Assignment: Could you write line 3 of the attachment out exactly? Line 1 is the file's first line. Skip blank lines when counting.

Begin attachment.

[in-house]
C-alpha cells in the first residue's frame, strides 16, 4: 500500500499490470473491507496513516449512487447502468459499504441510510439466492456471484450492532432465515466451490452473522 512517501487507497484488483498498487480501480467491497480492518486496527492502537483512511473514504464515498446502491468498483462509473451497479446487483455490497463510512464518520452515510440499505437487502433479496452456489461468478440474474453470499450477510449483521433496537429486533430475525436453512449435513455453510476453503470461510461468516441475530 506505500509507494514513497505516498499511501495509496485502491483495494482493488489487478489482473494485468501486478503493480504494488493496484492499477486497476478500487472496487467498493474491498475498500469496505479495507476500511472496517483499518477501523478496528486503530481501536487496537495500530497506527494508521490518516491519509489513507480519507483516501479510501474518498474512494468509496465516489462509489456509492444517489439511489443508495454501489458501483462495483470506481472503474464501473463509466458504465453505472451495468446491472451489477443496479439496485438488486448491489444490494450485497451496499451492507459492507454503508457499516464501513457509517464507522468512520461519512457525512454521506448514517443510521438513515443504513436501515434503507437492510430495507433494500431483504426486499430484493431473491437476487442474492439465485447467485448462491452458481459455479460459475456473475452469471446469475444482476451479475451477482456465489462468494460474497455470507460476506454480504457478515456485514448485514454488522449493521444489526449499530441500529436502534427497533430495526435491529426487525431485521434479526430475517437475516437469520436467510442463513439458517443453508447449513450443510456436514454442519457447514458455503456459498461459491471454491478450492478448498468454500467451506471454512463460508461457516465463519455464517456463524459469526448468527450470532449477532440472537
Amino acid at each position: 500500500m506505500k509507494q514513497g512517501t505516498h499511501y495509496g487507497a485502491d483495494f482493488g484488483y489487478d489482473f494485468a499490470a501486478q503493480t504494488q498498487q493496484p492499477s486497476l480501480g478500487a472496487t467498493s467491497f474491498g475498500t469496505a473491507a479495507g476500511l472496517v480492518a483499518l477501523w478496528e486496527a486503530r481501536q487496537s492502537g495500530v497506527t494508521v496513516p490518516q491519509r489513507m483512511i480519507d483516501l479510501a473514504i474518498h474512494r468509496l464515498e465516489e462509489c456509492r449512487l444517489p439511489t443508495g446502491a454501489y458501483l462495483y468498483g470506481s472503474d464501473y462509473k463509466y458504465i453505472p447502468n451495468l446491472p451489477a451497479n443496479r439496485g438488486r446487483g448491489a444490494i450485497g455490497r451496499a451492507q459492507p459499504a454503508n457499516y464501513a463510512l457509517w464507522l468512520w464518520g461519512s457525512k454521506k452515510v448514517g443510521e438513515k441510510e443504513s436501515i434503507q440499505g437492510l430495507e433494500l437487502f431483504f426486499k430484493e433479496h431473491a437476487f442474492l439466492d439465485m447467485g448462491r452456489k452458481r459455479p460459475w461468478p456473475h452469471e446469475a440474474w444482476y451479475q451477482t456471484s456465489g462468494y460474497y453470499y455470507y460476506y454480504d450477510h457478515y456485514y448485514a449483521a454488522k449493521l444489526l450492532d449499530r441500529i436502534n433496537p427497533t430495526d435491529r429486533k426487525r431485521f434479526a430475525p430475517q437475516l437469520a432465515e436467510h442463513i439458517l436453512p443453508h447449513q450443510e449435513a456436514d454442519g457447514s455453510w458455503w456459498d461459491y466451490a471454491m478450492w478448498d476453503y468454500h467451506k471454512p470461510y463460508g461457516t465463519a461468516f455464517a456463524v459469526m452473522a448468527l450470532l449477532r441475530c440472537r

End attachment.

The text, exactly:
Amino acid at each position: 500500500m506505500k509507494q514513497g512517501t505516498h499511501y495509496g487507497a485502491d483495494f482493488g484488483y489487478d489482473f494485468a499490470a501486478q503493480t504494488q498498487q493496484p492499477s486497476l480501480g478500487a472496487t467498493s467491497f474491498g475498500t469496505a473491507a479495507g476500511l472496517v480492518a483499518l477501523w478496528e486496527a486503530r481501536q487496537s492502537g495500530v497506527t494508521v496513516p490518516q491519509r489513507m483512511i480519507d483516501l479510501a473514504i474518498h474512494r468509496l464515498e465516489e462509489c456509492r449512487l444517489p439511489t443508495g446502491a454501489y458501483l462495483y468498483g470506481s472503474d464501473y462509473k463509466y458504465i453505472p447502468n451495468l446491472p451489477a451497479n443496479r439496485g438488486r446487483g448491489a444490494i450485497g455490497r451496499a451492507q459492507p459499504a454503508n457499516y464501513a463510512l457509517w464507522l468512520w464518520g461519512s457525512k454521506k452515510v448514517g443510521e438513515k441510510e443504513s436501515i434503507q440499505g437492510l430495507e433494500l437487502f431483504f426486499k430484493e433479496h431473491a437476487f442474492l439466492d439465485m447467485g448462491r452456489k452458481r459455479p460459475w461468478p456473475h452469471e446469475a440474474w444482476y451479475q451477482t456471484s456465489g462468494y460474497y453470499y455470507y460476506y454480504d450477510h457478515y456485514y448485514a449483521a454488522k449493521l444489526l450492532d449499530r441500529i436502534n433496537p427497533t430495526d435491529r429486533k426487525r431485521f434479526a430475525p430475517q437475516l437469520a432465515e436467510h442463513i439458517l436453512p443453508h447449513q450443510e449435513a456436514d454442519g457447514s455453510w458455503w456459498d461459491y466451490a471454491m478450492w478448498d476453503y468454500h467451506k471454512p470461510y463460508g461457516t465463519a461468516f455464517a456463524v459469526m452473522a448468527l450470532l449477532r441475530c440472537r